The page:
Special prayers are said in the Church’s liturgy for canonized popes. Many of the canonized popes were martyrs – the first 33 popes were all martyred. Other Supreme Pontiffs, such as Pope St. Pius V and Pope St. Pius X, did not die as martyrs so they are commemorated as a Confessor Bishop.

Doctors: The title of “Doctor of the Church” is bestowed on certain individuals not only for their faith but primarily for their skillful explanation and defense of the Faith. While they are known as Doctors, the name has no connection with medical science. The first saints given this title on September 20, 1295 by Boniface XIII were St. Ambrose, St. Augustine, St. Jerome, and St. Gregory the Great.[2] The next added was St. Thomas Aquinas and since then the list has grown to include over thirty saintly teachers. Other Doctors include St. Anselm, St. Peter Damien, St. Robert Bellarmine, and St. Alphonsus Liguori.

Virgins: In 1 Corinthians, Saint Paul suggests a special role for virgins or unmarried women, and in 2 Corinthians 11:2, Paul alludes to the metaphor of the Church as the Bride of Christ by stating: “I have espoused you to one husband, that I may present you as a chaste virgin to Christ”. Some saints have chosen to forsake marriage to devote their entire lives to prayer and service to the Faith. Virgin saints include St. Marcelina, St. Genevieve, and St. Therese of Lisieux. Even in the Church today, some women choose to live lives as consecrated virgins, but not as religious nuns, by taking part in the Rite of the Consecration performed by their Bishop.

Special prayers are offered in the Church’s official prayers for Virgins who were also martyrs. Each of the four great ancient Christian Sees even developed a particular cult of veneration for a local virgin-martyr: St. Catherine at Alexandria, St. Margaret at Antioch, St. Barbara at Constantinople, and St. Agnes at Rome.[3]

Holy Women: The category for Holy Women honors all female saints who were not virgins or martyrs but are recognized by the Church as having reached Heaven. These mothers and wives show the average Catholic today that Heaven is possible. St. Monica and St. Helena are the best known saints from this group. St. Elizabeth Ann Seton, the first American saint ever canonized, was a convert from Protestantism to Catholicism. Despite great resistance from her family and being ostracized, she went on to establish the first Catholic girls’ school in the United States in Emmitsburg, Maryland. There she also founded the first American congregation of religious sisters called the Sisters of Charity. Three basic points led her to become a Catholic: belief in the Real Presence of Jesus in the Holy Eucharist, devotion to the Blessed Mother, and the conviction that the Catholic Church alone through its apostolic succession leads back to the Apostles and to Christ.

There are other lesser categories of saints as well. Some saints were hermits. Some were anchorites. But regardless of their grouping, they all can provide us with examples to imitate. Our goal is to reach Heaven and see God; and, regardless of our circumstances in life, we can be sure that there are saints who can provide us with encouragement, examples, and intercession. The Church has canonized over 10,000 saints. But we know that the number of saints in Heaven is far more. St. John saw in Heaven a “great multitude, which no man could number.” (Apocalypse 7:9) For that reason, we celebrate all saints – those known and those unknown to us – on All Saints Day on November 1st of each year.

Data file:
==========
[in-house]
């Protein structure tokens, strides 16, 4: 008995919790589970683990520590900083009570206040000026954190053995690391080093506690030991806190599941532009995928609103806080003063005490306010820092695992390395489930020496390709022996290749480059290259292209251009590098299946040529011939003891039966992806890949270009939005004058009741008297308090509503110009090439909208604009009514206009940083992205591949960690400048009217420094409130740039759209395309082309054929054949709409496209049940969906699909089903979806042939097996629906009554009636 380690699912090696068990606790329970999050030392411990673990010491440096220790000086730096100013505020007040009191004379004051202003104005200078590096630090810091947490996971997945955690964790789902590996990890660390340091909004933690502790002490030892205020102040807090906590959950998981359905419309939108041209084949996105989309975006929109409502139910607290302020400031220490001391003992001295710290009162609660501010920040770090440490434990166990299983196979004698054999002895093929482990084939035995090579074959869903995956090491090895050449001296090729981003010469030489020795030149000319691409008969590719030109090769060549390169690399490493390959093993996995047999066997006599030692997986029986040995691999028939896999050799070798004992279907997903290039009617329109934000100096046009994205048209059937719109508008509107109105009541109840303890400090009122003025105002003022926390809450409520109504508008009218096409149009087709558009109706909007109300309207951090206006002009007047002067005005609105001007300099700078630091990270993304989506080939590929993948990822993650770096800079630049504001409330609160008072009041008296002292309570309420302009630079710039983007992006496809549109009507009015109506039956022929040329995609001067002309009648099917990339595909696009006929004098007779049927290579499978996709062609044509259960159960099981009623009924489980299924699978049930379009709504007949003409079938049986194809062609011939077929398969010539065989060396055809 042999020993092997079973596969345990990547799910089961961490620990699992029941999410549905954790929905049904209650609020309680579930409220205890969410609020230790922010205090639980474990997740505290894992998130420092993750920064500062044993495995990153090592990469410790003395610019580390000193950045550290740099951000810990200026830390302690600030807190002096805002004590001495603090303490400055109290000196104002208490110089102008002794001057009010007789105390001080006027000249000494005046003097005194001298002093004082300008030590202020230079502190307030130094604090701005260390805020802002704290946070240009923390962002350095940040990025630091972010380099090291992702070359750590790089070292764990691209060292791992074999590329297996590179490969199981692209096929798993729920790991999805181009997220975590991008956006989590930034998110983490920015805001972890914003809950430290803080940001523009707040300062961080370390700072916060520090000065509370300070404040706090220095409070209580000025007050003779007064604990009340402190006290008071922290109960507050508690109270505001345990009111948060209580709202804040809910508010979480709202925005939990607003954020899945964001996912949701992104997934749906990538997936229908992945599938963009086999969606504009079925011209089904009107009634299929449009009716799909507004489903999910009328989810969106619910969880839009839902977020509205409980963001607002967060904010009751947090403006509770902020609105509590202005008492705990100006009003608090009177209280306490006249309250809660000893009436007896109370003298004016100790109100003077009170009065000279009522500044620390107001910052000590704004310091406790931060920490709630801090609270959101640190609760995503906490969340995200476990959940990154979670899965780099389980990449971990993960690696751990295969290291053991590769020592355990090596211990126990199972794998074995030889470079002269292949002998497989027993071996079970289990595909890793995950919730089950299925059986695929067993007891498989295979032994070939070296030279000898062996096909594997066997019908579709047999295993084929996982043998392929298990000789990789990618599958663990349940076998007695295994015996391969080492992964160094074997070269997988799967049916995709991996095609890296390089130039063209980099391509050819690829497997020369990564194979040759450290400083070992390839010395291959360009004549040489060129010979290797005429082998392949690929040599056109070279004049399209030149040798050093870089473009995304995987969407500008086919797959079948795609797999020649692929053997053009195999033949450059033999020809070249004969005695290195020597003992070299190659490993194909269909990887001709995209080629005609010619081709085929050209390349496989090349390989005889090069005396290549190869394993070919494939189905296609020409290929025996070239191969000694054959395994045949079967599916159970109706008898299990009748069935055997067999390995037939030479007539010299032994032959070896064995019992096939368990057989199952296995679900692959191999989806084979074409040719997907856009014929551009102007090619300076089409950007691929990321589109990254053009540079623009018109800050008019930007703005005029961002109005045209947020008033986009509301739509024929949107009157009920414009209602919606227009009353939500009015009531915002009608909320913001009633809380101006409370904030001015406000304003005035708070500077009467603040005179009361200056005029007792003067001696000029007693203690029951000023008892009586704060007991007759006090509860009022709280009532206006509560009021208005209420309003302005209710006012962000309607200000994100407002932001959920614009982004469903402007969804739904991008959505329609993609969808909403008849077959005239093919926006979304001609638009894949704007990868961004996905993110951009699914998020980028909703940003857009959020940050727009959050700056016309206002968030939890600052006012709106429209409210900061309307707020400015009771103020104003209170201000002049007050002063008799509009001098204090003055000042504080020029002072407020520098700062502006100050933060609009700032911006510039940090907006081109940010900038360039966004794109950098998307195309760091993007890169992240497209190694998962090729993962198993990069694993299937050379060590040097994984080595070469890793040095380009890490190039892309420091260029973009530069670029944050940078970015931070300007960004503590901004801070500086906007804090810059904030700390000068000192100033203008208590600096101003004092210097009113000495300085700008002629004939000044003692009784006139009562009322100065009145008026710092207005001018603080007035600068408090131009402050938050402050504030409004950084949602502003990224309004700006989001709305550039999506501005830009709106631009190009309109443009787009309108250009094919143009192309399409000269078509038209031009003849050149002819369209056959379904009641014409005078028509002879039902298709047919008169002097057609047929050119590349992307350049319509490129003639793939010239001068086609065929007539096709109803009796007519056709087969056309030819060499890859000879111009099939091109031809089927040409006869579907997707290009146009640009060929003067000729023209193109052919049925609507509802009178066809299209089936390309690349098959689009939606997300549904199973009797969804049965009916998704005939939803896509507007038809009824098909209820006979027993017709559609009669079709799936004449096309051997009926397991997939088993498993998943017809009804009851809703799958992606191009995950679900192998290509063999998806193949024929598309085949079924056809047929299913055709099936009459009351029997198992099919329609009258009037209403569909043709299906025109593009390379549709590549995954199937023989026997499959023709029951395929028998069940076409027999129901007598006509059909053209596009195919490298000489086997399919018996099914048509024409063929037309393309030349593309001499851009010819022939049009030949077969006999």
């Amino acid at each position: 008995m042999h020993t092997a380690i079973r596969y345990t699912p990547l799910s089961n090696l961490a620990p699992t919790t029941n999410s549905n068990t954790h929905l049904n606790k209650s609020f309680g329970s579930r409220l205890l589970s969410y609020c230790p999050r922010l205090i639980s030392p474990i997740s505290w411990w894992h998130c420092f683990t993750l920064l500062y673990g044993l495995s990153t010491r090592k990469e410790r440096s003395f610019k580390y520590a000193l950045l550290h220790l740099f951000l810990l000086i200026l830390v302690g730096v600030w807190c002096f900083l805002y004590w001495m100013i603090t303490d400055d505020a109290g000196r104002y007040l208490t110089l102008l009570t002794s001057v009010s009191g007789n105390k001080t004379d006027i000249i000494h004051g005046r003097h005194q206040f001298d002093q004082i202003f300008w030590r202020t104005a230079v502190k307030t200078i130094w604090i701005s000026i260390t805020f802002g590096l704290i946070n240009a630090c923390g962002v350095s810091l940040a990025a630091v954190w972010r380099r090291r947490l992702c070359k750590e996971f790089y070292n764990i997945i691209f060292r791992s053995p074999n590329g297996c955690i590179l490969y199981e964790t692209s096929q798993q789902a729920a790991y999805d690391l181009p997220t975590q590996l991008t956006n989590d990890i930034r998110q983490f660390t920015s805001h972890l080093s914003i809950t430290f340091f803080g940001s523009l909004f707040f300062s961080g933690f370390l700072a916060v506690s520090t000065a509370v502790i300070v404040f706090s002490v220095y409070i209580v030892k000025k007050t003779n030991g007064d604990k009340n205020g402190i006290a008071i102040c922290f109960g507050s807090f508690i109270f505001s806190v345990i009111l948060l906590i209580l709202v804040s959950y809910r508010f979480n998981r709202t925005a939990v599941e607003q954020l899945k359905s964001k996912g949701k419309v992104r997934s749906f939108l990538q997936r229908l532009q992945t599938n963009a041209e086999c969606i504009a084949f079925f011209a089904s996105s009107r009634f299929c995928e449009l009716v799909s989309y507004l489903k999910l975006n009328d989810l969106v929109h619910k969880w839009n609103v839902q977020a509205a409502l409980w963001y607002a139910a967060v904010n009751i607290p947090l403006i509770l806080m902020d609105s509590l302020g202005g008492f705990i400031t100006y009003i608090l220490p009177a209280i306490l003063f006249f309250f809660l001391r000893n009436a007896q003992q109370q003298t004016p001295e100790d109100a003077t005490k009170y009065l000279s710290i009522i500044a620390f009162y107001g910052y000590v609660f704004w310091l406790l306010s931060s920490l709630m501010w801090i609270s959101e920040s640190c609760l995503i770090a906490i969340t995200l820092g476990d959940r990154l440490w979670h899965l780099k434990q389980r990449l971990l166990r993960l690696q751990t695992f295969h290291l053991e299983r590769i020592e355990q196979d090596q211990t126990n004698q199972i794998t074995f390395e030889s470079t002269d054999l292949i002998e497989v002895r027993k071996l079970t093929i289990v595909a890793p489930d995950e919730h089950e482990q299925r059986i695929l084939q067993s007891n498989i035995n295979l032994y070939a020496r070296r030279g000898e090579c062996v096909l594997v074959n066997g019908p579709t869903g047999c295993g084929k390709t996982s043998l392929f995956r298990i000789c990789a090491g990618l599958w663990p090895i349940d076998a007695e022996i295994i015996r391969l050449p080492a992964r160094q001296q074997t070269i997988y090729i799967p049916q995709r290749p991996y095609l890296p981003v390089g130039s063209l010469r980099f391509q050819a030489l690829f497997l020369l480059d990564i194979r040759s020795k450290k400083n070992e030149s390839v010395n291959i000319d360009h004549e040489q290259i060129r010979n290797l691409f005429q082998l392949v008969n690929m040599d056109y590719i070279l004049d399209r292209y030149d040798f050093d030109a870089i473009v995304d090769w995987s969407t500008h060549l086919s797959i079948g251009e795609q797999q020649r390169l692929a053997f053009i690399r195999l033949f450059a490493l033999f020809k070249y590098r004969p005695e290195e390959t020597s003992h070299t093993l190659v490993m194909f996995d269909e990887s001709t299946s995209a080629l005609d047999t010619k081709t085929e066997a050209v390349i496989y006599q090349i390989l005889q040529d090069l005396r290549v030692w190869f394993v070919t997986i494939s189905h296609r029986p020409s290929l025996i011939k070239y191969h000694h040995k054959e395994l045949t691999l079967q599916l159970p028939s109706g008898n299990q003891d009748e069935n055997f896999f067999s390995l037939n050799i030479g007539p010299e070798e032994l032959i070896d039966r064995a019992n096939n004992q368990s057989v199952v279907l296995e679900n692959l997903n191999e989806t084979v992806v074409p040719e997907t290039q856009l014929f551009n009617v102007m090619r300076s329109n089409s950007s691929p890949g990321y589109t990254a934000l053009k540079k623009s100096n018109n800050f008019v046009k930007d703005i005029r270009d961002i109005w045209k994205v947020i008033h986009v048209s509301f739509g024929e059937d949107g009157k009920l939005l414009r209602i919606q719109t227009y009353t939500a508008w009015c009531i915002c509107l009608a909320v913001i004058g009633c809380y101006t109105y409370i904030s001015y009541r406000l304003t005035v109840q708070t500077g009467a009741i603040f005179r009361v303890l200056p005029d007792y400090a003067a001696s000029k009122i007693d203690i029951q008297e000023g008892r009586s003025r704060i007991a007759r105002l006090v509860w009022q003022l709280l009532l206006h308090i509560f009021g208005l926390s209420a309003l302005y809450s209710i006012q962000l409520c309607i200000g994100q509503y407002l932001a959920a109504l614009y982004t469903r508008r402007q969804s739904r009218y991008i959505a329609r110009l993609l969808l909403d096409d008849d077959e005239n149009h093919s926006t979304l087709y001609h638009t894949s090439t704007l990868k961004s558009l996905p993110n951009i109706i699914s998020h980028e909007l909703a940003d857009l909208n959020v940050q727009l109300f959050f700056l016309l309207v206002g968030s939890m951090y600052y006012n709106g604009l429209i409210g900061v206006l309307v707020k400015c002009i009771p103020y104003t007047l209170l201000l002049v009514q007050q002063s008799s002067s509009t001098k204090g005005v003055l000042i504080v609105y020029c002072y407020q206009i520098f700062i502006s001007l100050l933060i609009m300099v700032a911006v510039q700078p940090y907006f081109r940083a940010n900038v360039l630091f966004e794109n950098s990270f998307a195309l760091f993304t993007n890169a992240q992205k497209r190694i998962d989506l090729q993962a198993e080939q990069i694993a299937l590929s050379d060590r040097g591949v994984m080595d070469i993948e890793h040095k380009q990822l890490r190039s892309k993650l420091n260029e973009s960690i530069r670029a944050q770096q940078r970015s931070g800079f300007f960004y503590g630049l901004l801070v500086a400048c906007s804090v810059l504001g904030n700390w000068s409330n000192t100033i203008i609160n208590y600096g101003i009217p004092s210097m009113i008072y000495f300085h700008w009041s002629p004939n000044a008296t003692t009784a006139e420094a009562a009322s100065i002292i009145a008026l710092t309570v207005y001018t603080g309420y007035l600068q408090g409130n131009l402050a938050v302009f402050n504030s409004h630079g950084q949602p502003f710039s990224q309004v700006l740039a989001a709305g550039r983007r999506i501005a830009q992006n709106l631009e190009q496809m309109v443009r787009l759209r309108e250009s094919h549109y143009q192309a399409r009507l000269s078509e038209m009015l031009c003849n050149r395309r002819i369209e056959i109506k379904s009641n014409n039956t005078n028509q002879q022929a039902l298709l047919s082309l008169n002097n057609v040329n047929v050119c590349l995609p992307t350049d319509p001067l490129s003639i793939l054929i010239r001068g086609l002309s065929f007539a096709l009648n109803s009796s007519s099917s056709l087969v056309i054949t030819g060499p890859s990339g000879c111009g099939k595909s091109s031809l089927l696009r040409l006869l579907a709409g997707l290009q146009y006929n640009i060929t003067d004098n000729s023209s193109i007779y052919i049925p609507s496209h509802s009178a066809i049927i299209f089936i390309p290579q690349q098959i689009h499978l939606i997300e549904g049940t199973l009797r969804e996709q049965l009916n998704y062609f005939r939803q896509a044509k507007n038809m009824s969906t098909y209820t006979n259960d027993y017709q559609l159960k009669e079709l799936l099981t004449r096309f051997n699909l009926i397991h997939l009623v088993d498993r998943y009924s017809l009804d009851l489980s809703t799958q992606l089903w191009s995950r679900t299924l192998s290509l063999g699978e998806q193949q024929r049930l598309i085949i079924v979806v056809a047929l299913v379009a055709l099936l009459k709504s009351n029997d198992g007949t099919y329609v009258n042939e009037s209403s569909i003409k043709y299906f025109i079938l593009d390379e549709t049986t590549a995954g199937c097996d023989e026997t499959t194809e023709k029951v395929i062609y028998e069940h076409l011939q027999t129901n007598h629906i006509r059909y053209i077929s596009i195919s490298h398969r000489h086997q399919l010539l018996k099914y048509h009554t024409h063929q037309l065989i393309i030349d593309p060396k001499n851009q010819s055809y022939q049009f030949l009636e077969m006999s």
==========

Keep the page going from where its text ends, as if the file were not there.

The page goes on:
[1] Editorial note: We have infallible certitude that the Blessed Virgin Mary’s soul has already been united to Her glorified body on account of Pius XII’s dogmatic teaching on the Assumption (see Munificentissiums Deus, 1950). There is also an ancient tradition that St. John, the Beloved Disciple, was granted the grace of his body already having been resurrected. Scriptural support for this is found in John 21:20-23. Historical support comes from the fact that, along with the sites hallowed by Our Lord Himself, the remains of St. Peter, St. Paul and St. James became the sites of Christianity’s most important pilgrimages, yet there has never been a recorded shrine to St. John’s relics! There is also a tradition that St. Joseph received the grace of a glorified body. Both St. Joseph and St. John lived virginal lives of perfect purity, which according to a divine logic would seem a pre-requisite for such a glorious grace. The notion that St. Joseph and/or St. John have glorified bodies in Heaven belongs to the realm of pious belief, not doctrinal certitude. Catholics are not obligated to believe this, whereas we must believe, under pain of mortal sin, that Our Lady has been assumed body and soul.

[2] These four are known as the Four Great Western [Latin] Fathers. Many churches in Europe and Latin America have sets of statues or paintings depicting them, similar to how we are accustomed to seeing the Four Evangelists. They are paralleled by the Four Great Eastern [Greek] Fathers: St. Athanasius, St. Basil the Great, St. Gregory Nazianzen and St. John Chrysostom, all of whom are also acknowledged as Doctors of the Church. Four of these great bishop saints hold up the “Cathedra Petri” in the Vatican (pictured above). The two in the front wearing miters are the Latin Fathers St. Augustine and St. Ambrose, the two in the back are the Eastern Fathers St. Athanasius and St. John Chrysostom. These sculptures were commissioned by Pope Alexander VII (1655-1667).

[3] Rome, of course, honored several other virgin-martyrs, including St. Cecilia, St. Lucy, St. Agnes, and St. Martina.